Asked today about the coal ban, Prime Minister Scott Morrison said Australia was “obviously raising those issues as appropriate with the relevant authorities”, and added: “It’s not uncommon for domestic quotas to be in place in China … to support local production and local jobs in China. So that is not a new thing. And I’d just seek to condition how people look at those reports. That is not uncommon to see that. And I can only assume, based on our relationship and based on the discussions we have with the Chinese government, that that is just part of their normal process.”

When Labor leader Anthony Albanese was asked about the mooted coal-import restrictions during his visit to Wollongong today, he said the state of Australia’s relationship with China was a huge concern, given that China accounts for 48 per cent of our exports. “You have a trade minister who hasn’t spoken to his counterpart in China,” Albanese said. “You have senior government ministers, none of whom have any relationship with people in China”. Recognising that Australia’s national interests should come first, and noting that “we are a democracy, they’re not”, Albanese said the government “doesn’t seem to have made any effort to have a positive, constructive relationship to our mutual benefit”.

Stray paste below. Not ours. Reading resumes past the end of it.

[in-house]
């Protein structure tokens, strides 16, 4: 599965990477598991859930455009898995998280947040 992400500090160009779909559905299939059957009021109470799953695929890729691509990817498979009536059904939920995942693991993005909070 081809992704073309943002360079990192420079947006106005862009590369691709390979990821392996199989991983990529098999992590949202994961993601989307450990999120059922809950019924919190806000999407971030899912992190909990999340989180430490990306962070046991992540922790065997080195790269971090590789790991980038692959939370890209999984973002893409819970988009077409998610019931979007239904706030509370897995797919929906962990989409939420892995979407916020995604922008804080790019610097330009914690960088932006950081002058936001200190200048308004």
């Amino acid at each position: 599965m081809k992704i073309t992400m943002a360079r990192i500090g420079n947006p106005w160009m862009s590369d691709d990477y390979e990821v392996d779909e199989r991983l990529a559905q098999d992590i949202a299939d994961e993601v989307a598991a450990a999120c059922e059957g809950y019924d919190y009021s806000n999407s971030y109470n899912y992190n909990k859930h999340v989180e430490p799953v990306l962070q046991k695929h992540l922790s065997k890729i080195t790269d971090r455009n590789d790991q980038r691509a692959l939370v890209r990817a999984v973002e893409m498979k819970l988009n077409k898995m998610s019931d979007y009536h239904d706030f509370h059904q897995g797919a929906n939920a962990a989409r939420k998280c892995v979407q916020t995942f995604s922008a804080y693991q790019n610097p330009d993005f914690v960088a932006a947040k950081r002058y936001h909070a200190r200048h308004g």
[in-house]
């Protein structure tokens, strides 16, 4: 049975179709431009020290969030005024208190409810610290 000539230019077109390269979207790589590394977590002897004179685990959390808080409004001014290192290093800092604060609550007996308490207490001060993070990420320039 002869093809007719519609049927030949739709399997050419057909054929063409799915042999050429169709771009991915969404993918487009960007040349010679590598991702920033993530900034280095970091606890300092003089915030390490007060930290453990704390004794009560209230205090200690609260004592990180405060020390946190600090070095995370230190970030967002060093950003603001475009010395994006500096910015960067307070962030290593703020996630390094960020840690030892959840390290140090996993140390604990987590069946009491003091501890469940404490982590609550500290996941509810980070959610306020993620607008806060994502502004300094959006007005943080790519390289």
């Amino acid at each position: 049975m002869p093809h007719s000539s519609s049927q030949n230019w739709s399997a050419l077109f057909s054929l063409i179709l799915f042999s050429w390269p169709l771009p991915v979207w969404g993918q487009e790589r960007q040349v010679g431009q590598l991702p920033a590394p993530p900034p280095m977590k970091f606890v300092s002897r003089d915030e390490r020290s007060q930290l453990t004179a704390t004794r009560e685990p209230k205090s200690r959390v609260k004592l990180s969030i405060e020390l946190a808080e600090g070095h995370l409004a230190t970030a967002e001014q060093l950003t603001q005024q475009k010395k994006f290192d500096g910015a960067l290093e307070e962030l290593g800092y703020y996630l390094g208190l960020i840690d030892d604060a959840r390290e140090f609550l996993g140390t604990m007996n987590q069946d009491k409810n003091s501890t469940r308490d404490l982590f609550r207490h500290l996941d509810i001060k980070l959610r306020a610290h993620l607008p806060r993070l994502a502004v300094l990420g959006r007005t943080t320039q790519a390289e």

Waiting for an outcome to the US election is not a strategy. There’s no time like the present to start repairing the China relationship. Meanwhile coal is increasingly friendless: The Australian reported overnight that giant Californian pension fund CalPERS, controlling US$415 billion in assets, had voted with climate activists to demand tougher action from Australian resources companies, including BHP, Rio Tinto, Woodside, Santos and AGL. That’s a call that will not be ignored. 

“I think a broad-based review – I’m not sure it has to be a royal commission – into media ownership and influence is certainly a good idea. A full independent inquiry is worth considering.”

Former Liberal leader John Hewson gives qualified support to former Labor prime minister Kevin Rudd’s petition calling for an inquiry into News Corp’s domination of Australian media, currently supported by more than 190,000 signatories.

“The party routinely seeks advice from the [Electoral Commission of Queensland] because the donation laws that were put in place by the Labor party are complex.”

Queensland LNP leader Deb Frecklington denies allegations that her own party referred her to the state electoral commission for soliciting illegal donations from developers (which she also refutes).

The people the government left behind